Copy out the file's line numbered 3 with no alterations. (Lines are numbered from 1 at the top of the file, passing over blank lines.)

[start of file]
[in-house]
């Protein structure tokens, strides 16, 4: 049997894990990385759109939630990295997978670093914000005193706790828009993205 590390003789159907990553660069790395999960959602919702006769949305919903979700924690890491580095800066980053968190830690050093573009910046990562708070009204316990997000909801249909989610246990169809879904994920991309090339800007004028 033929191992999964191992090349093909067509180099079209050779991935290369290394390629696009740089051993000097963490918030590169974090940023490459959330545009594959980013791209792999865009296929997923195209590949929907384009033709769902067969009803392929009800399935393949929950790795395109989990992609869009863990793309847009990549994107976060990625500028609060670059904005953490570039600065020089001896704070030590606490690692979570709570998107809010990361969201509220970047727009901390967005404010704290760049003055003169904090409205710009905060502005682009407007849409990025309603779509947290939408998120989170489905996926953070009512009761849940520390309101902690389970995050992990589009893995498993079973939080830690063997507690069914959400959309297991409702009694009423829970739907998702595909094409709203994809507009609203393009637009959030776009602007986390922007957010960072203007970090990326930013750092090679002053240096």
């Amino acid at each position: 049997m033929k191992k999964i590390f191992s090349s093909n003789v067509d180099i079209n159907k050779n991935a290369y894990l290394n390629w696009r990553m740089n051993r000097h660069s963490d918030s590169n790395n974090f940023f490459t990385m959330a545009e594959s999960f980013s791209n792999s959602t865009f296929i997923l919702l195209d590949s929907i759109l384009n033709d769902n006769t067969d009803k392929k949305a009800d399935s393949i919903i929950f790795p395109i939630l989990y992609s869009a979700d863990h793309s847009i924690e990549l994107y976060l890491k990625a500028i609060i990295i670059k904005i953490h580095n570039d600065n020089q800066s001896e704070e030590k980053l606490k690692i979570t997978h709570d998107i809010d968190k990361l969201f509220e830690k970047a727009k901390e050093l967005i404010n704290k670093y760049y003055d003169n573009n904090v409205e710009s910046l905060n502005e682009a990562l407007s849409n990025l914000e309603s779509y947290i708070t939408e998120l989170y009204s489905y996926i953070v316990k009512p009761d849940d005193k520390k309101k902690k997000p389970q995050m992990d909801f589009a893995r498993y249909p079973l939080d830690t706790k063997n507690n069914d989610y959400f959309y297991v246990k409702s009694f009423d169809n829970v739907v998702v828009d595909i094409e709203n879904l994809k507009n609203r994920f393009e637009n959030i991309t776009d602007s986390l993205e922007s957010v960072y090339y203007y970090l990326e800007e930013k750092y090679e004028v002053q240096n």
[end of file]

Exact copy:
């Amino acid at each position: 049997m033929k191992k999964i590390f191992s090349s093909n003789v067509d180099i079209n159907k050779n991935a290369y894990l290394n390629w696009r990553m740089n051993r000097h660069s963490d918030s590169n790395n974090f940023f490459t990385m959330a545009e594959s999960f980013s791209n792999s959602t865009f296929i997923l919702l195209d590949s929907i759109l384009n033709d769902n006769t067969d009803k392929k949305a009800d399935s393949i919903i929950f790795p395109i939630l989990y992609s869009a979700d863990h793309s847009i924690e990549l994107y976060l890491k990625a500028i609060i990295i670059k904005i953490h580095n570039d600065n020089q800066s001896e704070e030590k980053l606490k690692i979570t997978h709570d998107i809010d968190k990361l969201f509220e830690k970047a727009k901390e050093l967005i404010n704290k670093y760049y003055d003169n573009n904090v409205e710009s910046l905060n502005e682009a990562l407007s849409n990025l914000e309603s779509y947290i708070t939408e998120l989170y009204s489905y996926i953070v316990k009512p009761d849940d005193k520390k309101k902690k997000p389970q995050m992990d909801f589009a893995r498993y249909p079973l939080d830690t706790k063997n507690n069914d989610y959400f959309y297991v246990k409702s009694f009423d169809n829970v739907v998702v828009d595909i094409e709203n879904l994809k507009n609203r994920f393009e637009n959030i991309t776009d602007s986390l993205e922007s957010v960072y090339y203007y970090l990326e800007e930013k750092y090679e004028v002053q240096n």